by Dante Zappala

Ridge Avenue is a monster. From the bus depot and Main Street to the three-point intersection at Hermit and Righter, it’s a solid half mile long. The elevation is 200 feet. That’s a 7.2 percent grade.

By foot or bike, it’s a bear to climb. But either of those means might be the fastest way to get up it. Traffic on it can be even worse.

My plan has been to get in four runs of at least 20 miles ahead of Boston. With the Valley an icebox, finding uninterrupted space to do this has been a chore.

I’ve been creative with my route planning to break the monotony of long runs on two fronts. I have been running point-to-point while luring other runners to join me for parts of the run. This takes a good deal of planning, preparation and good will to pull off.

For my most recent long run, I left work downtown a little early and headed up the Schuylkill Banks. I set up a meet with a running partner at the Art Museum.

She and I did a loop together. We ran at a decent clip, about 40 seconds slower than marathon pace. By the time we parted, I already had 11½ miles in and was feeling fantastic.

I headed back up MLK Drive, now hammering the miles at my target marathon pace. When I got to the Falls Bridge, I downed my last GU and let my mind focus ahead to getting up Ridge and making it home. My hope was to extend this effort all the way to the top of the hill for around seven miles of pace work. I was trying to simulate what I’ll face at Boston. The famed Heartbreak Hill comes in at mile 20. I was hitting Ridge somewhere in mile 18.

I absolutely smoked it up the hill. I was forced to change my stride and thus I was able to use some muscles that had been waiting on the bench. It was like calling in the lefty when your starter had given you a solid seven and a third.

But not far past the True Value, the wheels fell off. Or, better put, the stomach started to blow up. I was beset with cramps and bloating. While I had, for a brief moment, congratulated myself for taking care of all of the logistics to successfully run 21 miles point-to-point, I suddenly realized I had neglected to take care of one major detail: water. I had but a sip of it way back at Lloyd Hall.

Just a few miles from home, I knowingly ran past two places that stocked fifteen flavors of Gatorade. I had a few dollars on me but I couldn’t imagine putting anything in my body. I wanted to go home.

Tim Noakes is a famous author in running circles. He has a theory that says we all have a central governor in our heads. It will send signals to the body of severe distress to slow us down and shut us down long before we are in any actual danger. Many professional runners work to overcome the central governor to find the higher limits of their ability.

This is a theory. Generally speaking, it makes good sense to slow down when you’re getting crushed. In my case, as I crossed the Walnut Lane Bridge back to Mt. Airy, I felt I had no choice.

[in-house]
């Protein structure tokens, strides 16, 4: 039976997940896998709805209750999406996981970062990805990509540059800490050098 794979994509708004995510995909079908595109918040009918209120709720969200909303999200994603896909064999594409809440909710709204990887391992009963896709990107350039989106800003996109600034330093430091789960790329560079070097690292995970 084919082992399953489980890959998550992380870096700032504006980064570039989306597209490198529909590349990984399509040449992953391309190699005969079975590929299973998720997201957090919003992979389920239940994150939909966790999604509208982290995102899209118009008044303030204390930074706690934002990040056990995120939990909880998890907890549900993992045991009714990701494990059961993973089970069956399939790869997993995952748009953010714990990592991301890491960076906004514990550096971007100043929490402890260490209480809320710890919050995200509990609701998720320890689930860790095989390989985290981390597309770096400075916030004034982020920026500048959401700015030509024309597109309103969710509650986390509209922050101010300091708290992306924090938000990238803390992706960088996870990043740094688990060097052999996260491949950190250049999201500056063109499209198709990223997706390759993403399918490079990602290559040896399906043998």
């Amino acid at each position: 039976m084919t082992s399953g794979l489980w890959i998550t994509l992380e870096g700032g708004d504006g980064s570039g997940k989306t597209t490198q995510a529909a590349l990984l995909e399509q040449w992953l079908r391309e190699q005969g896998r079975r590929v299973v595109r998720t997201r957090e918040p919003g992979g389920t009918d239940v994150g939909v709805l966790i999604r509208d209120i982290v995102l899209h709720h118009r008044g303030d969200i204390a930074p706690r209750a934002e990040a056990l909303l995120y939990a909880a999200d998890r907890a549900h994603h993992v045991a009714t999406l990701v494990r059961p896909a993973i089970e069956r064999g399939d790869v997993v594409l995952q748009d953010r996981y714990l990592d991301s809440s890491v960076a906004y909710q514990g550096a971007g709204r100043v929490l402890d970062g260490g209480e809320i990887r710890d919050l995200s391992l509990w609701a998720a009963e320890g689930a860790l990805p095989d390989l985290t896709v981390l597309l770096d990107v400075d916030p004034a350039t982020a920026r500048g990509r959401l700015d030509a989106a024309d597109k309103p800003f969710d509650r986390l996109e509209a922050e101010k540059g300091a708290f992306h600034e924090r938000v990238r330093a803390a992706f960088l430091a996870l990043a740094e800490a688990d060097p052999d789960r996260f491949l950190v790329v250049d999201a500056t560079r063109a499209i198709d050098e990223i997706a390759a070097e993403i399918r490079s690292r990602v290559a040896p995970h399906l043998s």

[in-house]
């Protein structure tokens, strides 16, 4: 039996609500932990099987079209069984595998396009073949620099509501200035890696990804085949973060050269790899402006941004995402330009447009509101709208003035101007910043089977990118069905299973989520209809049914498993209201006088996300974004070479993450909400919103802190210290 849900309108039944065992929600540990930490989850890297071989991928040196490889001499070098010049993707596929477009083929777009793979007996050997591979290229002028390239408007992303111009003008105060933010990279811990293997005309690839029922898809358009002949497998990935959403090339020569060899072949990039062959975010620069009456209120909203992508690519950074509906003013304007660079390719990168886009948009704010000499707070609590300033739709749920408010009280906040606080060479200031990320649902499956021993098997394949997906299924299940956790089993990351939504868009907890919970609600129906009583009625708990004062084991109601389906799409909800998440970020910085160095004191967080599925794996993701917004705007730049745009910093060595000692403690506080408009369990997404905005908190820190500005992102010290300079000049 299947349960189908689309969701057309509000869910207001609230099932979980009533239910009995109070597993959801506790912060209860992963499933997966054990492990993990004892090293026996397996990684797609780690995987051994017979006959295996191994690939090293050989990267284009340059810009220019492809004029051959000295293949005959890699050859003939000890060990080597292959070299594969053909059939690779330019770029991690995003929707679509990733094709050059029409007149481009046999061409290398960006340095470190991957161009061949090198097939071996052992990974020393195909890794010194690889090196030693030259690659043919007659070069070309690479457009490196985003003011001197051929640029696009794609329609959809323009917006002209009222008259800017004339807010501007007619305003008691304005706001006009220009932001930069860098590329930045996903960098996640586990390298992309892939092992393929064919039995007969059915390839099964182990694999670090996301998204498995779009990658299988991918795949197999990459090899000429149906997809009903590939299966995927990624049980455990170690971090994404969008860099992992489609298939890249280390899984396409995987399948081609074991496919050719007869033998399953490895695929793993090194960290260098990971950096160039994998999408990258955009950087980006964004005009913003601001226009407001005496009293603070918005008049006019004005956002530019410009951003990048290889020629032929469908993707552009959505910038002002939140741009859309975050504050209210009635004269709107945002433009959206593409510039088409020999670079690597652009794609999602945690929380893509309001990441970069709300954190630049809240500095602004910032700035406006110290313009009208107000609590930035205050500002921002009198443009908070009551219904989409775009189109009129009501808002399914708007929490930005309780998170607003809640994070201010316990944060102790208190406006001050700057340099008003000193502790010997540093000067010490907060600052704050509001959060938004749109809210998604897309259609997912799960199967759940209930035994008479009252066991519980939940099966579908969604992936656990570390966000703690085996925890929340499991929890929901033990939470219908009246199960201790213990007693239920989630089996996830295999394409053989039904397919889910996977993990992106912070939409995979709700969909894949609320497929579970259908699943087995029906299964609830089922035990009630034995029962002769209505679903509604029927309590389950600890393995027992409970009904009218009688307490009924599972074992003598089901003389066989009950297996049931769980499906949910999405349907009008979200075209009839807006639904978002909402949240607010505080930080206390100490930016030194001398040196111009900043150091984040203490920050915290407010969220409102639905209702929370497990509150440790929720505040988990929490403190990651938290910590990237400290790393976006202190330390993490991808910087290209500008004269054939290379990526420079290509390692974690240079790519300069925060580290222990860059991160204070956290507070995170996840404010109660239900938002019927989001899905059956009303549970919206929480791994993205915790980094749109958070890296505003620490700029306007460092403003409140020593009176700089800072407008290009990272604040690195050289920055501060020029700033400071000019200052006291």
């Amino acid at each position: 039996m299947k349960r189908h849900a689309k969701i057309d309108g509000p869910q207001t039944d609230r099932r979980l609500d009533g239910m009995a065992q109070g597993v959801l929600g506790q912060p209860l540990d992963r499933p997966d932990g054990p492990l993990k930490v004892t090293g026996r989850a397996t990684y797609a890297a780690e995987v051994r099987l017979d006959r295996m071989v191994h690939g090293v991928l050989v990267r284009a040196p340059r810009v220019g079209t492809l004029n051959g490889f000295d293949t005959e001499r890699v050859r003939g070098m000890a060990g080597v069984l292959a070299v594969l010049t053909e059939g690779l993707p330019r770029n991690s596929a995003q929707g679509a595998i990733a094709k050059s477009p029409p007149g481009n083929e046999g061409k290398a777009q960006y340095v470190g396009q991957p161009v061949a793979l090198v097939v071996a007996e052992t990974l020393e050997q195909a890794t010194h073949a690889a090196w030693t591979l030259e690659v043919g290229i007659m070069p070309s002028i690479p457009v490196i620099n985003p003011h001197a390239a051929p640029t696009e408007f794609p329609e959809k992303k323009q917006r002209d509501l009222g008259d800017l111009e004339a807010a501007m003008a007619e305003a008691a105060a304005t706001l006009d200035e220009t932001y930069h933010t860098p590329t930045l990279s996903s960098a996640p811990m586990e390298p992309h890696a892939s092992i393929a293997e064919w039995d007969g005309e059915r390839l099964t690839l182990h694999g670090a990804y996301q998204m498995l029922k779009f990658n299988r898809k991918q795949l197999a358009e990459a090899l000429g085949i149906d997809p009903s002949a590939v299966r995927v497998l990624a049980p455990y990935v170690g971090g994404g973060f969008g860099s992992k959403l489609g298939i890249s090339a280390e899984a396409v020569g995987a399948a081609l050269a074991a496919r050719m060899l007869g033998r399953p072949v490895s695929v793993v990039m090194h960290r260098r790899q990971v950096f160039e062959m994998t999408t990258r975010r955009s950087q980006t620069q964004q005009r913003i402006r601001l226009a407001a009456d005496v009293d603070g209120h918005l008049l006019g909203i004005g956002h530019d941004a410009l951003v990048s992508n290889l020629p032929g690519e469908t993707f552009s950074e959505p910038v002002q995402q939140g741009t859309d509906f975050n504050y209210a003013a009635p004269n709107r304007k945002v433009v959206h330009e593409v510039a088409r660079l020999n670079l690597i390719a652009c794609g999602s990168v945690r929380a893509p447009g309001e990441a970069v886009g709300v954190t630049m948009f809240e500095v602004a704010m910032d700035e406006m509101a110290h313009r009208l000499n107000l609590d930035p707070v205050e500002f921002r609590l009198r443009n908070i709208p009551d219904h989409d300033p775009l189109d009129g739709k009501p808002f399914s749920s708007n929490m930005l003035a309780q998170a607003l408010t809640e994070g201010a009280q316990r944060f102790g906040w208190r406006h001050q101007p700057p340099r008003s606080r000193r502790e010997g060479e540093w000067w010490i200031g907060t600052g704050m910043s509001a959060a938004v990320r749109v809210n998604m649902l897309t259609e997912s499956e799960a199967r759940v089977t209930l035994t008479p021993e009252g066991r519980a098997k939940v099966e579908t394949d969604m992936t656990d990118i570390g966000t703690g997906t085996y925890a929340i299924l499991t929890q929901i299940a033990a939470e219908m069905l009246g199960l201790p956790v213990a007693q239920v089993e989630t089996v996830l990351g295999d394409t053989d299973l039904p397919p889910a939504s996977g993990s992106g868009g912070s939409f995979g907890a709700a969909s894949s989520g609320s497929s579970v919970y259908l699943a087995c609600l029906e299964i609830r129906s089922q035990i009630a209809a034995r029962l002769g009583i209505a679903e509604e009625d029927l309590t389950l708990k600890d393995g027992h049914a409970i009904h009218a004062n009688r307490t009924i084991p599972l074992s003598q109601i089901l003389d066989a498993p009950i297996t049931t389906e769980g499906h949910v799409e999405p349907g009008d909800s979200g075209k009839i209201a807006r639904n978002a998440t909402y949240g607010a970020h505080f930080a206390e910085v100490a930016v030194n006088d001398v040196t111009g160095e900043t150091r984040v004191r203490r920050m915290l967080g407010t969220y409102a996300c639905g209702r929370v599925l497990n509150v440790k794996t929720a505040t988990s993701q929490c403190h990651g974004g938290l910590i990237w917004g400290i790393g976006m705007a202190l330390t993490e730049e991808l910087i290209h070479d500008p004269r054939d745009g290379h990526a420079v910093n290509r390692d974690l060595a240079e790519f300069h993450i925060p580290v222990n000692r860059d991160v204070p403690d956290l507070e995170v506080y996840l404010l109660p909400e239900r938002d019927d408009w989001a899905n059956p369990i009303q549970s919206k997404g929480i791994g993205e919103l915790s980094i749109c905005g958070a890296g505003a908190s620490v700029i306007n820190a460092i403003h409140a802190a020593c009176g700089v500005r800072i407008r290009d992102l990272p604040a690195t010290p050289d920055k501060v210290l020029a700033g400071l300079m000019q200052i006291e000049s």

I rationalized it all. I practiced my marathon shuffle with the big arm swings. It would be over soon. About a half mile from home, I started to recover. By the time I got to my porch, my legs were dead but the rest of me felt ready. The governor had relaxed its grip as soon as it could see the finish line.

Our limits are constantly set and reset by many variables. Some of them we might be able to control, like irrational fear, while others are circumstantial and require new approaches.

I have a few friends going through some tough spots at the moment. Spring is the time of injury, it appears. Runners tend to get hurt at this time of year as they come out of hibernation. They do too much too soon after a winter lay off. It seems to coincide in love and life as well, as people become ambitious, shed layers and inevitably leave someone behind.

In both instances, we try to overcome the governor. Aren’t these simply false signals, after all? The mind is protecting us from destruction but we’re far from it. We convince ourselves we aren’t really in pain. We weren’t really in love. We suck it up.

But if we’re daring to go past the warning lights to discover the truth, we can’t just put on a fake smile and pretend. We have to embrace the hurt or we’ll cease in our ability to make something of it.

Had I been a little more deliberate in my planning, I would have found points to take in fluids. I also would have figured out beforehand that Ridge Avenue is twice as long and twice as steep as Heartbreak Hill.

I’m left with the memory of tackling Ridge deep in a run and finding a spark and a moment of confidence. Maybe if I just drink something, I’ll have a gear left for the last few miles.

I also discovered a dilemma that might take longer to solve. I need Heartbreak to be a harder hill to climb.